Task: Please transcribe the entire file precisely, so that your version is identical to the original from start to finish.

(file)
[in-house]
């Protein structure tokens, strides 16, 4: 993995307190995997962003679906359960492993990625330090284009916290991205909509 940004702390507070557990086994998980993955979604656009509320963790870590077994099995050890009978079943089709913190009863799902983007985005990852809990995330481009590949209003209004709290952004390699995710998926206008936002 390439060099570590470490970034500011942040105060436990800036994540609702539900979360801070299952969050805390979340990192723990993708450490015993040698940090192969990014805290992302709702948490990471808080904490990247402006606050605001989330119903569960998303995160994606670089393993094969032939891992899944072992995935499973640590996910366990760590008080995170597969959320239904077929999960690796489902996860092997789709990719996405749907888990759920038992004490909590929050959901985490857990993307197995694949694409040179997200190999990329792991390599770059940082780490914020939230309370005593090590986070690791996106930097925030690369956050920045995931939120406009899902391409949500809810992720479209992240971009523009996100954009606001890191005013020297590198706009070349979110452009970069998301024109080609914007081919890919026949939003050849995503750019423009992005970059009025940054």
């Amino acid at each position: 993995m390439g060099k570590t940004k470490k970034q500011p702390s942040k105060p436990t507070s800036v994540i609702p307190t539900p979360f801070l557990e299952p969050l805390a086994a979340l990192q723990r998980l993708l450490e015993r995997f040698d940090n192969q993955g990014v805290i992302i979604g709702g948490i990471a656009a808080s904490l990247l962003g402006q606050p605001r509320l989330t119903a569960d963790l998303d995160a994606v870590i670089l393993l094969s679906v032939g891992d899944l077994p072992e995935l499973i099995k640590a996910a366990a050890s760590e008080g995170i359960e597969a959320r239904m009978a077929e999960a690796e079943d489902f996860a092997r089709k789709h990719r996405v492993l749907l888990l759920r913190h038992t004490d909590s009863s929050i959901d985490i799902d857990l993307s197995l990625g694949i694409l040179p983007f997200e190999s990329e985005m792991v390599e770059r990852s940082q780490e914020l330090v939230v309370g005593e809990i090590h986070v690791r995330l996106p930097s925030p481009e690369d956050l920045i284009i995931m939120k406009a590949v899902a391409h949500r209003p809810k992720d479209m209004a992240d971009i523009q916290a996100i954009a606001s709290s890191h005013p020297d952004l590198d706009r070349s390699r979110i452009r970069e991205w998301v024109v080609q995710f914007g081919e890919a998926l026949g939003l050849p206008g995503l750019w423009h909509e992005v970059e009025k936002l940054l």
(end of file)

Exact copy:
[in-house]
């Protein structure tokens, strides 16, 4: 993995307190995997962003679906359960492993990625330090284009916290991205909509 940004702390507070557990086994998980993955979604656009509320963790870590077994099995050890009978079943089709913190009863799902983007985005990852809990995330481009590949209003209004709290952004390699995710998926206008936002 390439060099570590470490970034500011942040105060436990800036994540609702539900979360801070299952969050805390979340990192723990993708450490015993040698940090192969990014805290992302709702948490990471808080904490990247402006606050605001989330119903569960998303995160994606670089393993094969032939891992899944072992995935499973640590996910366990760590008080995170597969959320239904077929999960690796489902996860092997789709990719996405749907888990759920038992004490909590929050959901985490857990993307197995694949694409040179997200190999990329792991390599770059940082780490914020939230309370005593090590986070690791996106930097925030690369956050920045995931939120406009899902391409949500809810992720479209992240971009523009996100954009606001890191005013020297590198706009070349979110452009970069998301024109080609914007081919890919026949939003050849995503750019423009992005970059009025940054």
């Amino acid at each position: 993995m390439g060099k570590t940004k470490k970034q500011p702390s942040k105060p436990t507070s800036v994540i609702p307190t539900p979360f801070l557990e299952p969050l805390a086994a979340l990192q723990r998980l993708l450490e015993r995997f040698d940090n192969q993955g990014v805290i992302i979604g709702g948490i990471a656009a808080s904490l990247l962003g402006q606050p605001r509320l989330t119903a569960d963790l998303d995160a994606v870590i670089l393993l094969s679906v032939g891992d899944l077994p072992e995935l499973i099995k640590a996910a366990a050890s760590e008080g995170i359960e597969a959320r239904m009978a077929e999960a690796e079943d489902f996860a092997r089709k789709h990719r996405v492993l749907l888990l759920r913190h038992t004490d909590s009863s929050i959901d985490i799902d857990l993307s197995l990625g694949i694409l040179p983007f997200e190999s990329e985005m792991v390599e770059r990852s940082q780490e914020l330090v939230v309370g005593e809990i090590h986070v690791r995330l996106p930097s925030p481009e690369d956050l920045i284009i995931m939120k406009a590949v899902a391409h949500r209003p809810k992720d479209m209004a992240d971009i523009q916290a996100i954009a606001s709290s890191h005013p020297d952004l590198d706009r070349s390699r979110i452009r970069e991205w998301v024109v080609q995710f914007g081919e890919a998926l026949g939003l050849p206008g995503l750019w423009h909509e992005v970059e009025k936002l940054l």